Gregory Payan/AP Images

The UFC's featherweight title picture just cleared up.

Cub Swanson, he of the six-fight winning streak heading into UFC Fight Night Austin, is vanquished. And he went out not with a bang but a whisper, the victim of yet another stifling Frankie Edgar performance.

Swanson strolled to the cage full of confidence, and his first-round performance showed glimpses of the fighter he has become since the first time he lost to Jose Aldo. But that confidence was mostly gone by the end of the second round after Swanson spent the better part of five minutes drowning underneath Edgar's relentless quicksand style.

With Edgar having dispatched the only legitimate contender to the featherweight championship, the way forward is clear.

USA Today

The dense plot surrounding the UFC featherweight title got some clarifying edits last Saturday at UFC 180.

Prior to Ricardo Lamas’ quick and easy victory over Dennis Bermudez, you could make the case that as many as four men were in the hunt for the next shot at the 145-pound championship. With Bermudez now out, at least the herd has been thinned a bit.

If Cub Swanson takes care of business against Frankie Edgar this Saturday at UFC Fight Night 57 and extends his win streak to seven, he’ll be the obvious choice as No. 1 contender. If not, then all eyes will likely turn to Conor McGregor’s January showdown against Dennis Siver.

But with Swanson, McGregor and Edgar all theoretically still in the mix and a good five or six months between any of them and a potential fight against champ Jose Aldo, it’s not an entirely cut-and-dried situation either. Until we get Swanson and Edgar to further simplify things this weekend in Austin, Texas, the featherweight title picture retains as many potential twists and turns as your average choose-your-own-adventure novel.

USA Today

Urijah Faber last stepped in the Octagon in July, which means he's had ample opportunities to start new businesses.

Faber is a prolific businessman. He owns a gym, is a partial owner in his management company and owns a construction firm in Sacramento. Recently, he has become an investor in MemoryTag, a device that allows users to add personalized videos to greeting cards and other places.

Faber is also an investor in a new concept for specialty dental care. They're hoping to branch out across the country. And he's playing a small role in the ownership group that is attempting to bring a Major League Soccer franchise to Sacramento. Faber loves Sacramento, and he is constantly looking for things to help build it. When the city nearly lost the Kings, Faber realized the loss would've left a major hole in the city's culture.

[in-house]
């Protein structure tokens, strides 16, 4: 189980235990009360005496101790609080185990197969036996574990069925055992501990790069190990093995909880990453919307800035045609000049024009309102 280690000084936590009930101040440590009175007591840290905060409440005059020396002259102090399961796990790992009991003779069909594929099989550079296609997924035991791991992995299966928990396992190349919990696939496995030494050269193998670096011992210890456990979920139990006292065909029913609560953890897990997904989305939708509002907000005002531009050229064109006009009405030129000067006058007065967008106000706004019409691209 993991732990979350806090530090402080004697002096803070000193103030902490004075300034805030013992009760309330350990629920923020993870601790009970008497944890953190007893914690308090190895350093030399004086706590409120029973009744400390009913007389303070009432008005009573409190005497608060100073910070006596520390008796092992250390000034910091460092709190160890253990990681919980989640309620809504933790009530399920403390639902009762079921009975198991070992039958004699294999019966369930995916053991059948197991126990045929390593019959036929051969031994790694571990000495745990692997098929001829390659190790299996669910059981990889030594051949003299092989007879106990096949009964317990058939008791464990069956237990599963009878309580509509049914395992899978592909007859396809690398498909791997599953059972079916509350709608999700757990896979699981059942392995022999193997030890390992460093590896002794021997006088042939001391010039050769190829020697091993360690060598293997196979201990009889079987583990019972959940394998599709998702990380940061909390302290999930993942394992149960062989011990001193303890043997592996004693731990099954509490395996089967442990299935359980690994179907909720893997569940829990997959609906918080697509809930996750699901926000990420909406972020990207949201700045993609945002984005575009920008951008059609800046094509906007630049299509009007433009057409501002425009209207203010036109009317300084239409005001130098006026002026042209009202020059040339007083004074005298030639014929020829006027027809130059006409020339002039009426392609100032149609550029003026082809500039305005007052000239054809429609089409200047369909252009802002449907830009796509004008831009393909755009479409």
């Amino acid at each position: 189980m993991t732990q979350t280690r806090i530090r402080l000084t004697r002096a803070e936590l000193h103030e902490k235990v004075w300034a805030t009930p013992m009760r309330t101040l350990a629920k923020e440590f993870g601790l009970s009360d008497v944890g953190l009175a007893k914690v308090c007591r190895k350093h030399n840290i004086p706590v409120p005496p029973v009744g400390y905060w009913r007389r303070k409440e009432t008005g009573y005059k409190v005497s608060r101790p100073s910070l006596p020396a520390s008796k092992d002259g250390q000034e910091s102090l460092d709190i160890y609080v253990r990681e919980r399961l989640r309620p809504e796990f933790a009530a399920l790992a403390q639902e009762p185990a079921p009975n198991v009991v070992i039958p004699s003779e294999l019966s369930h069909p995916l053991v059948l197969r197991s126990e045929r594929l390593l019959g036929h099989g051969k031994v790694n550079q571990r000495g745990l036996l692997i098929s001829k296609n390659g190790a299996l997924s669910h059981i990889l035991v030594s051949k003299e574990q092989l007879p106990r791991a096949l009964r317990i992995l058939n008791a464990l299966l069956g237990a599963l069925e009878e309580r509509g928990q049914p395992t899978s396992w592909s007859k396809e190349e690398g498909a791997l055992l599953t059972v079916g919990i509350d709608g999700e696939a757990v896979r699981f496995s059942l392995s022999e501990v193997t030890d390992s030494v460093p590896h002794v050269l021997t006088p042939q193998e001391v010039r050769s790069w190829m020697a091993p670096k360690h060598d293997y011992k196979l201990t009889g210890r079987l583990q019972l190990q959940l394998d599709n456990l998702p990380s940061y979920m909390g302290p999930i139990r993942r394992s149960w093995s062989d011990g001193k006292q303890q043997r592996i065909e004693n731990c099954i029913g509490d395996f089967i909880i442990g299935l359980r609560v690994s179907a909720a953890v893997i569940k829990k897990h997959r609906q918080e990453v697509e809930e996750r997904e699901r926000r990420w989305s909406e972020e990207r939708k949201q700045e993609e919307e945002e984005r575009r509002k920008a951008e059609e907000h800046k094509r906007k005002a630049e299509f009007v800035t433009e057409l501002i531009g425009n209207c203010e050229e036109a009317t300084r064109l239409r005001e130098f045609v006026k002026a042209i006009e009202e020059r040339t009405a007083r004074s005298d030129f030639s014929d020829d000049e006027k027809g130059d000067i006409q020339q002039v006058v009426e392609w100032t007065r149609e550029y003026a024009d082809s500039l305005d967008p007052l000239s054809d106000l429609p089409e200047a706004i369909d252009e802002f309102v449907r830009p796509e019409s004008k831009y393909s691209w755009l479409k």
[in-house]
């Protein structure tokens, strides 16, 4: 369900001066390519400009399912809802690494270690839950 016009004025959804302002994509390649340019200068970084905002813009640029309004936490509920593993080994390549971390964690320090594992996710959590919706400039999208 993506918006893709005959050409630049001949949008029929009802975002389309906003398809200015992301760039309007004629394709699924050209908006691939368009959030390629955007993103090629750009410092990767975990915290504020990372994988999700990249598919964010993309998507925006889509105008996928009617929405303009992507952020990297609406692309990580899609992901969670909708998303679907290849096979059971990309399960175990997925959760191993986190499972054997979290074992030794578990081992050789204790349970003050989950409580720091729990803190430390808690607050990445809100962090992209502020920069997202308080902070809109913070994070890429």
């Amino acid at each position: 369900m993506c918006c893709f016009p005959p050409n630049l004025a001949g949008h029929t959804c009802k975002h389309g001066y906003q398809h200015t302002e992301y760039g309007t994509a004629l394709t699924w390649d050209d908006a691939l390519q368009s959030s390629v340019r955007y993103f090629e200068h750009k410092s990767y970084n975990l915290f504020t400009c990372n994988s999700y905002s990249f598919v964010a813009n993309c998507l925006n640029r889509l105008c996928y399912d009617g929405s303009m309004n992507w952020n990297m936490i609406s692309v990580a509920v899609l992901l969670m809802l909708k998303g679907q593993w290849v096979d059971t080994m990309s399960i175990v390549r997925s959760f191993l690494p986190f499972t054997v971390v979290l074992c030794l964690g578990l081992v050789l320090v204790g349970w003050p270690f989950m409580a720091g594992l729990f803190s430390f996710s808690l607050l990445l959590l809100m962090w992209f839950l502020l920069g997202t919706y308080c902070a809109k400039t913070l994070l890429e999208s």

"What that would have meant is a lot less to cheer for, which I don’t like. MLS means more to cheer for. That’s why I got behind it," Faber said during a Tuesday phone interview.


Dana White could only chuckle on Monday, as he and some of the UFC’s biggest stars gathered on stage to release the organization’s upcoming schedule to a theater full of fans and media.

“All these guys are going to stay healthy, train smart and these fights will happen in 2015,” the UFC president told the assembled masses and those watching via the event’s live stream. He looked over his shoulder to share a sardonic grin with his fighters.

The ensuing laughs were hard earned.

We all know 2014 was a rough one for the UFC.

USA Today

It has been a long time since Gilbert Melendez competed in a mixed martial arts fight.

This is not to say he has not been busy. Melendez hasn't spent his time playing video games or getting fat or hitting nightclubs during frequent trips to Las Vegas. He spends his days overseeing the evolution of his San Francisco gym, mostly. That, and attempting to find enough time to play with his four-year-old daughter. And help his prodigy kickboxing wife prepare for her 115-pound mixed martial arts debut. And train with all of the teammates who need him. And perform duties as an analyst for ESPN and Fox Sports.

You get the point.

He spent a chunk of 2014 in Las Vegas, of course, but it was in the service of The Ultimate Fighter. Melendez coached opposite Anthony Pettis, overseeing a team of 115-pound strawweights who are all vying to become the first UFC strawweight champion. And between finding the time to spend with his family—who came to Las Vegas during roughly half of the filming days—and balancing his own training needs with the needs of the TUF production staff, well, Melendez says the experience was a whirlwind.

Family is important to Melendez. He and his wife have put off the inevitable second baby because his wife wants to make a run at the UFC. But it will happen, eventually.